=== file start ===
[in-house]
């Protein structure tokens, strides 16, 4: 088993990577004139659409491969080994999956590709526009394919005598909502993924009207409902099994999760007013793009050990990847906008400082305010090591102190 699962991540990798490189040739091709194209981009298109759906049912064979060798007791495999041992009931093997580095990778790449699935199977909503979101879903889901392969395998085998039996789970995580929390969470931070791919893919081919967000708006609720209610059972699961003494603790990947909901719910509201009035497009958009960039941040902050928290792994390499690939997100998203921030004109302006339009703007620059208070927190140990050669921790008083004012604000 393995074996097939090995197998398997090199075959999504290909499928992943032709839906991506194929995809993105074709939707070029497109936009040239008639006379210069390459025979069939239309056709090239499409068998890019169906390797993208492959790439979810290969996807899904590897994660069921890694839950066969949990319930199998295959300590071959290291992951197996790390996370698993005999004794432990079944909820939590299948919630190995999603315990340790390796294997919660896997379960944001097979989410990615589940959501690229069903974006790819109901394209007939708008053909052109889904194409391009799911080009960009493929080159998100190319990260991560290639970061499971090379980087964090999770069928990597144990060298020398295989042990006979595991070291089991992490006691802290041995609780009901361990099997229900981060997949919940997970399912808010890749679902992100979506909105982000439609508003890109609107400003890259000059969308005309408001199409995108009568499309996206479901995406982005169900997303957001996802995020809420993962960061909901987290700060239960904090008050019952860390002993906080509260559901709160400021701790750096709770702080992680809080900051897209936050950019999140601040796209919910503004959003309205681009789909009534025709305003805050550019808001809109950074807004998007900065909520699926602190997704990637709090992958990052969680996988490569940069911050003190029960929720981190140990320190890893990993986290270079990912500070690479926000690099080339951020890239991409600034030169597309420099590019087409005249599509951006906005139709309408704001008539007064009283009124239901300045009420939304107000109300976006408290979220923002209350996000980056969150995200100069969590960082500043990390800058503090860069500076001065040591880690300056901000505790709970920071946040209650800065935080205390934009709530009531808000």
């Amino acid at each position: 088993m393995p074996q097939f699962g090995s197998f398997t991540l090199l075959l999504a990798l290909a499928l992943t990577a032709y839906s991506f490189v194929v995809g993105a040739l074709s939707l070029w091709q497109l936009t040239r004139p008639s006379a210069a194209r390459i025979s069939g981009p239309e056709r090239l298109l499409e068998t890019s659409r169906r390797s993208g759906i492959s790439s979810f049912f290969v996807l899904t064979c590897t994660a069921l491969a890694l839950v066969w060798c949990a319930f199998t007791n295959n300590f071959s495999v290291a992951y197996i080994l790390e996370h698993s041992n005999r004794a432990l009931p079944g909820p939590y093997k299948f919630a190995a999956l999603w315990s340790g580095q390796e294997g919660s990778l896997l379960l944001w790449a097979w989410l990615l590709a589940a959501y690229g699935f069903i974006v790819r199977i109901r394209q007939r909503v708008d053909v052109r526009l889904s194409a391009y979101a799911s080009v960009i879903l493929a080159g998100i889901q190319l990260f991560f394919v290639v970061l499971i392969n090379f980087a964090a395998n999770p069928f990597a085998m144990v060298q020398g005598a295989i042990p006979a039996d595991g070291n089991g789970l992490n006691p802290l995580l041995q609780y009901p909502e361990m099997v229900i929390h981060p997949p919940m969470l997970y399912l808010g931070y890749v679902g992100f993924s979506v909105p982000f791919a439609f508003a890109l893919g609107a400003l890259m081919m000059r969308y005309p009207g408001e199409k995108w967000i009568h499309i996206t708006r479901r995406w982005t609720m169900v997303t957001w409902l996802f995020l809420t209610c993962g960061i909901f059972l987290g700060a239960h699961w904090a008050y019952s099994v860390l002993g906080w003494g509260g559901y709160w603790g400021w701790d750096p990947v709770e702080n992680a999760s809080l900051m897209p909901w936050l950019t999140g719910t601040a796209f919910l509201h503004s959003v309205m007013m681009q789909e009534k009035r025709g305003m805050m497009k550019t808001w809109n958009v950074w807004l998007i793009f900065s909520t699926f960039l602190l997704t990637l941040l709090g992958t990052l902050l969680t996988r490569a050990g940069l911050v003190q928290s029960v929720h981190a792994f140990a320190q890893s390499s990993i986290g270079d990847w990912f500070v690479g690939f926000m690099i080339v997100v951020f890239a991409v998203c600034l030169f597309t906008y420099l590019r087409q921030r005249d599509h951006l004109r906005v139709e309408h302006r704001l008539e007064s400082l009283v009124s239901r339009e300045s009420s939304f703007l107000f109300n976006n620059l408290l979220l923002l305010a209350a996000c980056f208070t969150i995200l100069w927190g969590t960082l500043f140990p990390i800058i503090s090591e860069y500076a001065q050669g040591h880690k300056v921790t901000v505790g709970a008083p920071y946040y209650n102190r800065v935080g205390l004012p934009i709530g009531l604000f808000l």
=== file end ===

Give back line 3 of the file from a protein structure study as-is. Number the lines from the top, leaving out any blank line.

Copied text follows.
């Amino acid at each position: 088993m393995p074996q097939f699962g090995s197998f398997t991540l090199l075959l999504a990798l290909a499928l992943t990577a032709y839906s991506f490189v194929v995809g993105a040739l074709s939707l070029w091709q497109l936009t040239r004139p008639s006379a210069a194209r390459i025979s069939g981009p239309e056709r090239l298109l499409e068998t890019s659409r169906r390797s993208g759906i492959s790439s979810f049912f290969v996807l899904t064979c590897t994660a069921l491969a890694l839950v066969w060798c949990a319930f199998t007791n295959n300590f071959s495999v290291a992951y197996i080994l790390e996370h698993s041992n005999r004794a432990l009931p079944g909820p939590y093997k299948f919630a190995a999956l999603w315990s340790g580095q390796e294997g919660s990778l896997l379960l944001w790449a097979w989410l990615l590709a589940a959501y690229g699935f069903i974006v790819r199977i109901r394209q007939r909503v708008d053909v052109r526009l889904s194409a391009y979101a799911s080009v960009i879903l493929a080159g998100i889901q190319l990260f991560f394919v290639v970061l499971i392969n090379f980087a964090a395998n999770p069928f990597a085998m144990v060298q020398g005598a295989i042990p006979a039996d595991g070291n089991g789970l992490n006691p802290l995580l041995q609780y009901p909502e361990m099997v229900i929390h981060p997949p919940m969470l997970y399912l808010g931070y890749v679902g992100f993924s979506v909105p982000f791919a439609f508003a890109l893919g609107a400003l890259m081919m000059r969308y005309p009207g408001e199409k995108w967000i009568h499309i996206t708006r479901r995406w982005t609720m169900v997303t957001w409902l996802f995020l809420t209610c993962g960061i909901f059972l987290g700060a239960h699961w904090a008050y019952s099994v860390l002993g906080w003494g509260g559901y709160w603790g400021w701790d750096p990947v709770e702080n992680a999760s809080l900051m897209p909901w936050l950019t999140g719910t601040a796209f919910l509201h503004s959003v309205m007013m681009q789909e009534k009035r025709g305003m805050m497009k550019t808001w809109n958009v950074w807004l998007i793009f900065s909520t699926f960039l602190l997704t990637l941040l709090g992958t990052l902050l969680t996988r490569a050990g940069l911050v003190q928290s029960v929720h981190a792994f140990a320190q890893s390499s990993i986290g270079d990847w990912f500070v690479g690939f926000m690099i080339v997100v951020f890239a991409v998203c600034l030169f597309t906008y420099l590019r087409q921030r005249d599509h951006l004109r906005v139709e309408h302006r704001l008539e007064s400082l009283v009124s239901r339009e300045s009420s939304f703007l107000f109300n976006n620059l408290l979220l923002l305010a209350a996000c980056f208070t969150i995200l100069w927190g969590t960082l500043f140990p990390i800058i503090s090591e860069y500076a001065q050669g040591h880690k300056v921790t901000v505790g709970a008083p920071y946040y209650n102190r800065v935080g205390l004012p934009i709530g009531l604000f808000l």